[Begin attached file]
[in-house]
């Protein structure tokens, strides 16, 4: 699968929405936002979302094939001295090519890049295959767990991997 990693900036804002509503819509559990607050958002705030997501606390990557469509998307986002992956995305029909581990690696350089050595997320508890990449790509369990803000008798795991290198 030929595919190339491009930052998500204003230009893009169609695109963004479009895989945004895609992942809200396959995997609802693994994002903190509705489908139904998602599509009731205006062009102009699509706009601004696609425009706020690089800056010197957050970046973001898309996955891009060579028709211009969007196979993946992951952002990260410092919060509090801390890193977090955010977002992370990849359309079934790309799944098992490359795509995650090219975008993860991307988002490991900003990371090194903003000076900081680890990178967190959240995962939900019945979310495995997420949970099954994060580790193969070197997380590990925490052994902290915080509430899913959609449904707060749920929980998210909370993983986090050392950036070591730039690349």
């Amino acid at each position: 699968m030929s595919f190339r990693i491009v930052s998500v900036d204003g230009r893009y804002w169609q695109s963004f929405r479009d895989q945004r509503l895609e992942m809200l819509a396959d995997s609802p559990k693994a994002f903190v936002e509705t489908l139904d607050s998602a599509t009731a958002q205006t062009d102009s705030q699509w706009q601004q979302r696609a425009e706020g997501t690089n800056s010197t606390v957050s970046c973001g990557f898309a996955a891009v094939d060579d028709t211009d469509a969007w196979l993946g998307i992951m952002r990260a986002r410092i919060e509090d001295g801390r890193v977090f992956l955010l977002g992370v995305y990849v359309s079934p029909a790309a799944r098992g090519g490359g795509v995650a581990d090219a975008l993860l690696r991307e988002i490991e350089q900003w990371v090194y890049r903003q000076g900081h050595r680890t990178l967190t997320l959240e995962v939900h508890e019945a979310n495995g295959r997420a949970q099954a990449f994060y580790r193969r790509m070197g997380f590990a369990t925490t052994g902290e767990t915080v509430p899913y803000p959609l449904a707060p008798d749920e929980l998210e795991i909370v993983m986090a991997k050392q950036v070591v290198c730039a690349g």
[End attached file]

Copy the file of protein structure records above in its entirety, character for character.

[in-house]
């Protein structure tokens, strides 16, 4: 699968929405936002979302094939001295090519890049295959767990991997 990693900036804002509503819509559990607050958002705030997501606390990557469509998307986002992956995305029909581990690696350089050595997320508890990449790509369990803000008798795991290198 030929595919190339491009930052998500204003230009893009169609695109963004479009895989945004895609992942809200396959995997609802693994994002903190509705489908139904998602599509009731205006062009102009699509706009601004696609425009706020690089800056010197957050970046973001898309996955891009060579028709211009969007196979993946992951952002990260410092919060509090801390890193977090955010977002992370990849359309079934790309799944098992490359795509995650090219975008993860991307988002490991900003990371090194903003000076900081680890990178967190959240995962939900019945979310495995997420949970099954994060580790193969070197997380590990925490052994902290915080509430899913959609449904707060749920929980998210909370993983986090050392950036070591730039690349």
């Amino acid at each position: 699968m030929s595919f190339r990693i491009v930052s998500v900036d204003g230009r893009y804002w169609q695109s963004f929405r479009d895989q945004r509503l895609e992942m809200l819509a396959d995997s609802p559990k693994a994002f903190v936002e509705t489908l139904d607050s998602a599509t009731a958002q205006t062009d102009s705030q699509w706009q601004q979302r696609a425009e706020g997501t690089n800056s010197t606390v957050s970046c973001g990557f898309a996955a891009v094939d060579d028709t211009d469509a969007w196979l993946g998307i992951m952002r990260a986002r410092i919060e509090d001295g801390r890193v977090f992956l955010l977002g992370v995305y990849v359309s079934p029909a790309a799944r098992g090519g490359g795509v995650a581990d090219a975008l993860l690696r991307e988002i490991e350089q900003w990371v090194y890049r903003q000076g900081h050595r680890t990178l967190t997320l959240e995962v939900h508890e019945a979310n495995g295959r997420a949970q099954a990449f994060y580790r193969r790509m070197g997380f590990a369990t925490t052994g902290e767990t915080v509430p899913y803000p959609l449904a707060p008798d749920e929980l998210e795991i909370v993983m986090a991997k050392q950036v070591v290198c730039a690349g």